Saturday, March 22, 2008

Easter preparation

Hosting the holidays in my family are split between my youngest brother, a cousin and myself. Easter is one of my dinners. We will have a Polish dinner. My father was Polish. My mother English, Irish and German, but we always celebrated with my father's family. Not many of them are left but they did instill in us the Polish traditions of Easter and Christmas time. My blog's name actually comes from my "buscia", my Polish grandmother. She was a very stubborn Polish woman. Not in a bad way, my mother always said it with affection. Buscia was widowed very young and had to raise seven children on her own by taking in laundry. She ran a tight ship out of necessity. When I was young I evidently was a very stubborn little girl and my mom called me her "little buscia"

I make a broth we call borscht, but a modified white recipe. It is made with water, butter, eggs, onion, vinegar and flour. (tastes much better than it sounds) Placed on the table are Polish sausage, ham, hard-boiled eggs, and horseradish. Each individual fills their bowl with these items and then the broth is poured on top. My husband, has come to love it, but my children prefer the table ingredients without the broth.

Tradition is big in our family. We also will put my mom's potato salad, sauerkraut(with just a touch of brown sugar), deviled eggs, and green bean caserole on the table. My mom is no longer physically with us, but her touch is everywhere.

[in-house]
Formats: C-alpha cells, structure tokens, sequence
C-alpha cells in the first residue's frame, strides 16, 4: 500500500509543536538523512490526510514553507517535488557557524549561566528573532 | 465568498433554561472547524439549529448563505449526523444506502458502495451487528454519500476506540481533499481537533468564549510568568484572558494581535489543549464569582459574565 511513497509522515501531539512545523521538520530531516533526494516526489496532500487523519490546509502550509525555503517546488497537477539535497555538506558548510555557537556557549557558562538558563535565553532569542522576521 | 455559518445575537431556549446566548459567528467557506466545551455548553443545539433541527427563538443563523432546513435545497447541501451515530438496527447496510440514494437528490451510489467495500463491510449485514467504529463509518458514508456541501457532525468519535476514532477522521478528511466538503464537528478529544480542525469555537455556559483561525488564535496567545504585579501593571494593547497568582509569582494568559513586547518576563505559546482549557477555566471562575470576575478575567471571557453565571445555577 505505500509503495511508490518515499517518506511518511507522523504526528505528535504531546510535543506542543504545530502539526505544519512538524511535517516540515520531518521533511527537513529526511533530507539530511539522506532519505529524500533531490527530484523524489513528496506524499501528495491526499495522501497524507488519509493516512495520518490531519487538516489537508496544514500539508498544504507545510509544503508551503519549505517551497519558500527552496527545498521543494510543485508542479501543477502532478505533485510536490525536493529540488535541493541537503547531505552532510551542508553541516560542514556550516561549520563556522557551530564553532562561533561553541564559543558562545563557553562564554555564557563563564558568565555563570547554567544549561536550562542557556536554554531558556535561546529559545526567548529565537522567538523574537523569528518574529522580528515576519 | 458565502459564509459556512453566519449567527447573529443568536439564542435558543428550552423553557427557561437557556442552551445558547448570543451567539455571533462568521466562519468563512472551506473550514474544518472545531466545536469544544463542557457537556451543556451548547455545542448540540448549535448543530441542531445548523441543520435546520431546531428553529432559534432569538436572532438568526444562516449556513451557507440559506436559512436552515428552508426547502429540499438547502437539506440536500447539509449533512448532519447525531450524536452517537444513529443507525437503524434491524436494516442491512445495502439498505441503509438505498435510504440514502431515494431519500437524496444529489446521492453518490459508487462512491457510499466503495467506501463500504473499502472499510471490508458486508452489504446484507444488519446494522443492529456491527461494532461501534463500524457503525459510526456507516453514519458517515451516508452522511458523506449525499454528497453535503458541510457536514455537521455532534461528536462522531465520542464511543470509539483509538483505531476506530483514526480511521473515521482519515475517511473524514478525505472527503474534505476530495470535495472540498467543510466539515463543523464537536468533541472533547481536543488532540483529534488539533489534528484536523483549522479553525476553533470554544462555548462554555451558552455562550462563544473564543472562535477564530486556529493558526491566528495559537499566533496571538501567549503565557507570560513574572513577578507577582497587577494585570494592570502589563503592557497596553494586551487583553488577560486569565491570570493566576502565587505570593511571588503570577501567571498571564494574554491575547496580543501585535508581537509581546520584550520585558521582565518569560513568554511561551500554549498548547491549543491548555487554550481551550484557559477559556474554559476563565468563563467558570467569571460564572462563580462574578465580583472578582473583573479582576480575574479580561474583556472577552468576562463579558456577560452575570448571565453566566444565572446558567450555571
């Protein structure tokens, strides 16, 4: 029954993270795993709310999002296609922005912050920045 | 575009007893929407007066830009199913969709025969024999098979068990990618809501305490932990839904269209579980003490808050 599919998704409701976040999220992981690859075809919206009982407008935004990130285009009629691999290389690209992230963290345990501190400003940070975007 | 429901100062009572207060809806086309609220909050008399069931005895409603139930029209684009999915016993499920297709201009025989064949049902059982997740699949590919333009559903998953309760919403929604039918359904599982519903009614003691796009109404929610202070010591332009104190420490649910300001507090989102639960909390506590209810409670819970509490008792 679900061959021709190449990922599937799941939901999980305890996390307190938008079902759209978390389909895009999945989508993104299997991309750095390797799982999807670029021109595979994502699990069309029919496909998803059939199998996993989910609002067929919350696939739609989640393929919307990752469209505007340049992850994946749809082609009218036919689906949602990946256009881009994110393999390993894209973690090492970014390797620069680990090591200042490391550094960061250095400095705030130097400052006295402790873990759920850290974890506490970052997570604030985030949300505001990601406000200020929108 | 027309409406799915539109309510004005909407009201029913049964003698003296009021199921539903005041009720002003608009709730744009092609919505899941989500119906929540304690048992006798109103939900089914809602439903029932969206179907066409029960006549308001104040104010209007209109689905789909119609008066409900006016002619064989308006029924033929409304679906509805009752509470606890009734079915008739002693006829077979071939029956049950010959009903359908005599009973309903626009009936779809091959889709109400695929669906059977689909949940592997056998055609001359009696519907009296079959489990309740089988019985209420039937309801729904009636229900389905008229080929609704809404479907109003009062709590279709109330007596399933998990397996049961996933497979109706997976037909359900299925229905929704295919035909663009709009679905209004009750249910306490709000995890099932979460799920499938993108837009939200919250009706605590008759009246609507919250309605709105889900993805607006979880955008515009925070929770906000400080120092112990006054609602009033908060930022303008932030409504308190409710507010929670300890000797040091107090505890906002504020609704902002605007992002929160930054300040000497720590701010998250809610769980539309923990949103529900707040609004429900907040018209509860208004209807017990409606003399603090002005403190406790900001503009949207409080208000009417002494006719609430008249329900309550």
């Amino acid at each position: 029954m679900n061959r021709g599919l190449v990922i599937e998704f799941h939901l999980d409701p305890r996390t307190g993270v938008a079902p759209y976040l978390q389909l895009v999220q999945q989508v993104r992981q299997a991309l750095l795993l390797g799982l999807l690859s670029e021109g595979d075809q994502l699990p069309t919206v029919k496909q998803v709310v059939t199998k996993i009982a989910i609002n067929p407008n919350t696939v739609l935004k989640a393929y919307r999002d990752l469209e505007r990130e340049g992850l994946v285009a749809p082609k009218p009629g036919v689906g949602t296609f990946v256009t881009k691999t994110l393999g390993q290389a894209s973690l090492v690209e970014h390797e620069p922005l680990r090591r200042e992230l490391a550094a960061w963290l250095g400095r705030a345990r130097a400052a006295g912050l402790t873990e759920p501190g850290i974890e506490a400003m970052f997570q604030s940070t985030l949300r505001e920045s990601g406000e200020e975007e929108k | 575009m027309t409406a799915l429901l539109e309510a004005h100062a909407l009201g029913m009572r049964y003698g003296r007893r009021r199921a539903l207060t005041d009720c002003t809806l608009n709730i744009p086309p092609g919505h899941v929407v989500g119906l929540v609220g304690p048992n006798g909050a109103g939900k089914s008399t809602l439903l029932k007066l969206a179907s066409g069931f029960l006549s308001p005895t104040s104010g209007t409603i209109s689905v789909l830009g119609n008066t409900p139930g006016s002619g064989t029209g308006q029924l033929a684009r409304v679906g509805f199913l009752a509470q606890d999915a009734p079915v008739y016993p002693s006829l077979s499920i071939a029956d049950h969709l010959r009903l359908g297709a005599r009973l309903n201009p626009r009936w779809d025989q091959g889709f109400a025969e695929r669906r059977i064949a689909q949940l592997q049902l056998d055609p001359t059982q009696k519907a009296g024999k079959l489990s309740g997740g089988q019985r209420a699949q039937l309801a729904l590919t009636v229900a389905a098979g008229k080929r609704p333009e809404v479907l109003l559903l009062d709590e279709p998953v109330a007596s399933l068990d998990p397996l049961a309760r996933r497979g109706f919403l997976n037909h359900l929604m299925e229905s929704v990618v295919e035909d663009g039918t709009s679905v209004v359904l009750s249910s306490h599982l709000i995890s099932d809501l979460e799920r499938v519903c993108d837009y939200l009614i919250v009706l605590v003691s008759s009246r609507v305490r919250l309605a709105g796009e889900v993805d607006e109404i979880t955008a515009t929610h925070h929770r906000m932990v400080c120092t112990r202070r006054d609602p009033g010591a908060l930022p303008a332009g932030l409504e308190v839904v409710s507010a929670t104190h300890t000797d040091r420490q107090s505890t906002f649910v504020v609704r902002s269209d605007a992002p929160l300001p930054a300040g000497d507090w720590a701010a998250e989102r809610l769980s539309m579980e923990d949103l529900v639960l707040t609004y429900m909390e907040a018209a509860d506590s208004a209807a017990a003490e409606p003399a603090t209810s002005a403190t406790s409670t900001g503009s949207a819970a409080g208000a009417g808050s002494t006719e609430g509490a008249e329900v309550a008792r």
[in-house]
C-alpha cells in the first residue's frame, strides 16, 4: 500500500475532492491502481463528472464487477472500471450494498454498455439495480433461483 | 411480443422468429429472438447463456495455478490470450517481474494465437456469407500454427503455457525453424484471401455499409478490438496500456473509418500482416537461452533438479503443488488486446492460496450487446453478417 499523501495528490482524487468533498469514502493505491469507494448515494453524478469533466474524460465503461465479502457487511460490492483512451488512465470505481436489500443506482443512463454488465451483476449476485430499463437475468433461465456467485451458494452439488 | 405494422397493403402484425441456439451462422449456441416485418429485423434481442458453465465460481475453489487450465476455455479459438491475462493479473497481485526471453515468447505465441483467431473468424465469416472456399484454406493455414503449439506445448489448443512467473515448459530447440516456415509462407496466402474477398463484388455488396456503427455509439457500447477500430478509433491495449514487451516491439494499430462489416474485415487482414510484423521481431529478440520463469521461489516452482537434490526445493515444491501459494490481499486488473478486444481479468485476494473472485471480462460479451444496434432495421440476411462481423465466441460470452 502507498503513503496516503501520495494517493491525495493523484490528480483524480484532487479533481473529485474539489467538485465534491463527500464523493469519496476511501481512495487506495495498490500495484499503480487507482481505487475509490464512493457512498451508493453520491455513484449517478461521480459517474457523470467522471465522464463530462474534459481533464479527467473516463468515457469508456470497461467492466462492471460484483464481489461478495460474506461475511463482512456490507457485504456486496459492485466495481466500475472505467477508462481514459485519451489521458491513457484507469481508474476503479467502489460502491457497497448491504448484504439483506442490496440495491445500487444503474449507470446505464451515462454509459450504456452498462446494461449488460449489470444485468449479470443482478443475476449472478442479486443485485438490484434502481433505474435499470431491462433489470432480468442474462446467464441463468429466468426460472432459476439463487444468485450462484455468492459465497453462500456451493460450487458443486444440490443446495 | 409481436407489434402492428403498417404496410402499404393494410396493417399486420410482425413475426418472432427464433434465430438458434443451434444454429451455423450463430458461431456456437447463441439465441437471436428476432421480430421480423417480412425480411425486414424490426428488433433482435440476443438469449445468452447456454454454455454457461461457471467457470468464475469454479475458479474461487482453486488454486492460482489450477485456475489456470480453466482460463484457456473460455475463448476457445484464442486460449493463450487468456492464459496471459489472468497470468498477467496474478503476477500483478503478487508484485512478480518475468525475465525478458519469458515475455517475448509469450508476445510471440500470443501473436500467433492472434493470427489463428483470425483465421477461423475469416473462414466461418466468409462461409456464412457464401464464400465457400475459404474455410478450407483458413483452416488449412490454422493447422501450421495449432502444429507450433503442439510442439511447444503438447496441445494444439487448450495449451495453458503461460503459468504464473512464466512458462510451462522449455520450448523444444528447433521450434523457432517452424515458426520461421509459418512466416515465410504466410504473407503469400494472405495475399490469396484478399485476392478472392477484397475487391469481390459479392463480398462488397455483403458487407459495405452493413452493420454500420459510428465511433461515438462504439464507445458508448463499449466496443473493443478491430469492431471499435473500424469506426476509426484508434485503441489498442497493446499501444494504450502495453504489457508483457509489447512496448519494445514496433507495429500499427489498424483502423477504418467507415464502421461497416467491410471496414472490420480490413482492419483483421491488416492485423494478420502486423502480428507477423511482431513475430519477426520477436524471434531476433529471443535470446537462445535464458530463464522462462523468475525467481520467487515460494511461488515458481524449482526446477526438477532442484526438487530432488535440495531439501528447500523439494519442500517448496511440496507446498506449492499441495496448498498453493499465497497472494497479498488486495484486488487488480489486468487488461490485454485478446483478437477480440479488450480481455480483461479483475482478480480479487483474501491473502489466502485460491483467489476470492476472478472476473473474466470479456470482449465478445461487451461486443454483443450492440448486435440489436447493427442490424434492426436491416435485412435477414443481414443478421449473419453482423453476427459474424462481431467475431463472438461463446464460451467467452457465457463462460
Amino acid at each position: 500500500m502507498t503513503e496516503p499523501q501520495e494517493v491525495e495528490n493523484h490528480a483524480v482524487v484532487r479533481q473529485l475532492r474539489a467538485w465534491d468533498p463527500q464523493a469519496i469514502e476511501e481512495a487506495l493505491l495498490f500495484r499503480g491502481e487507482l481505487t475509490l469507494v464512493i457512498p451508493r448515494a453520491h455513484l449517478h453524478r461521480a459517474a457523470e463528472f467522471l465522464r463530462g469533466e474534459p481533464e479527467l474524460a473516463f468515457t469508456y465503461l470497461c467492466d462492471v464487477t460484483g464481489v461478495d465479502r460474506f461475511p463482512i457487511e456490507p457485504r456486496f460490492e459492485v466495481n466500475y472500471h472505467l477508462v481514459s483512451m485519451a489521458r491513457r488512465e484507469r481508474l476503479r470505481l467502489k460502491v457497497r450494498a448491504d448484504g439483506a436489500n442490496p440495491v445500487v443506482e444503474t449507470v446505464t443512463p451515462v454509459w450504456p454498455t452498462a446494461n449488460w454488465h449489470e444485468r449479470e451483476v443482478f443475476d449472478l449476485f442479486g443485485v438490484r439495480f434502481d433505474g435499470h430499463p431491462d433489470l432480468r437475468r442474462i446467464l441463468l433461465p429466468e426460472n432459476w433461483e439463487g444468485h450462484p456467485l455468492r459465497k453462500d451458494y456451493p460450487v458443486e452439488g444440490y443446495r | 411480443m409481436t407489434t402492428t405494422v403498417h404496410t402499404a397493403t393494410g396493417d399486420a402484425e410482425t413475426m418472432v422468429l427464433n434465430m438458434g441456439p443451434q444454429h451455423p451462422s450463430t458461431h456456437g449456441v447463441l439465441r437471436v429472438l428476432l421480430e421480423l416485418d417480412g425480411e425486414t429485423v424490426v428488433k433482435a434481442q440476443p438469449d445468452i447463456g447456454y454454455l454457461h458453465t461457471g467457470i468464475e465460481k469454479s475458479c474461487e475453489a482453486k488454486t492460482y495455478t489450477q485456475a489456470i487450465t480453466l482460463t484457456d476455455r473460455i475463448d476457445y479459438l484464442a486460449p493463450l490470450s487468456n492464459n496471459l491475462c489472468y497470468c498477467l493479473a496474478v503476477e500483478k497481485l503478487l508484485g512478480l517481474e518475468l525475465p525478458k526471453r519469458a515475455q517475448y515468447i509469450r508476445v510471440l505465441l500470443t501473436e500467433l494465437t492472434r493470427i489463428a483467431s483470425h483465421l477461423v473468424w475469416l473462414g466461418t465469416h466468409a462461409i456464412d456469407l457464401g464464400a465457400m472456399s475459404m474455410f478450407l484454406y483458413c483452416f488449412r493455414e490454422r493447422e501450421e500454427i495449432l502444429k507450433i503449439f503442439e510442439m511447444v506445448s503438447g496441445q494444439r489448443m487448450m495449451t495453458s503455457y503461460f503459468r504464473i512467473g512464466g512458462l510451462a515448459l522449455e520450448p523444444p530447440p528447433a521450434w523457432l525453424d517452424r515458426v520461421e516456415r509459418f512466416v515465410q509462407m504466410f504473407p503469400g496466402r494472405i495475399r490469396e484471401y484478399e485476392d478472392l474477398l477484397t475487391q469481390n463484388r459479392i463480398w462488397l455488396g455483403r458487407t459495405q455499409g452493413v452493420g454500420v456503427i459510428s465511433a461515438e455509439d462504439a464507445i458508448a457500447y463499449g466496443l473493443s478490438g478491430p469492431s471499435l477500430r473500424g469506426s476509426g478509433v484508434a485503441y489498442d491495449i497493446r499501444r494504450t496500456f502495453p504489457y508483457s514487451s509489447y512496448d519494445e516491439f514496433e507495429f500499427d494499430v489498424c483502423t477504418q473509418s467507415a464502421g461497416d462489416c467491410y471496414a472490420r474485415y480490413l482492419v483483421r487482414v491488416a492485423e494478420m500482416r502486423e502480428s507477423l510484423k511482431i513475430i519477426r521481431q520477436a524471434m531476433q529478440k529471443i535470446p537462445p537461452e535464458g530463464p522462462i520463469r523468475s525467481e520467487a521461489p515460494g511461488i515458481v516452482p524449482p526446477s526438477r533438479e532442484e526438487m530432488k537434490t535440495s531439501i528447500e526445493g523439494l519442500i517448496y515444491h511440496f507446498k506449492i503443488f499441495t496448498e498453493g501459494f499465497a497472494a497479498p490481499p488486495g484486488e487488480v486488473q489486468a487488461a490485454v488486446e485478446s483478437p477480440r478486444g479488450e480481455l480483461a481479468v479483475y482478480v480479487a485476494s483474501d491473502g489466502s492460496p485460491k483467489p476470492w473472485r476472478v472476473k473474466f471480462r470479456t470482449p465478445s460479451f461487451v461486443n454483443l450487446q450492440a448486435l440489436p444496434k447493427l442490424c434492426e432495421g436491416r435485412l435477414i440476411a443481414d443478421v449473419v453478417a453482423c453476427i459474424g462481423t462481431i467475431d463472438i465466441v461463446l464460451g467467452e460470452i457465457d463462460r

One of the fun things we do, is pick eggs. I will dye about 3 dozen. Enough for all of us to play. Everyone chooses an egg and picks an opponent. You then tap matching ends. The shell that doesn't break is the winner. You pick the top and the bottom. If it ends in a tie, the sides of the egg are used. There always is one egg amongst the group that will not crack. My aunts and uncles growing up in the Polish neighborhood would compete with the other children. Winners took the eggs home. I hear my uncles use to cheat and shellac the outside shell of their eggs. The cracked eggs are then used for the deviled eggs and soup. Sometimes it is very interesting to have a little bit of blue or pink(from the dye) egg in the borscht.

Lot of work, but I love it. Only thing missing will be my son. He is currently living in Austin and won't be able to attend, but I did send an Easter basket.

Happy Easter everyone!

1 comment:

Margaret said...

Yummm...sounds good!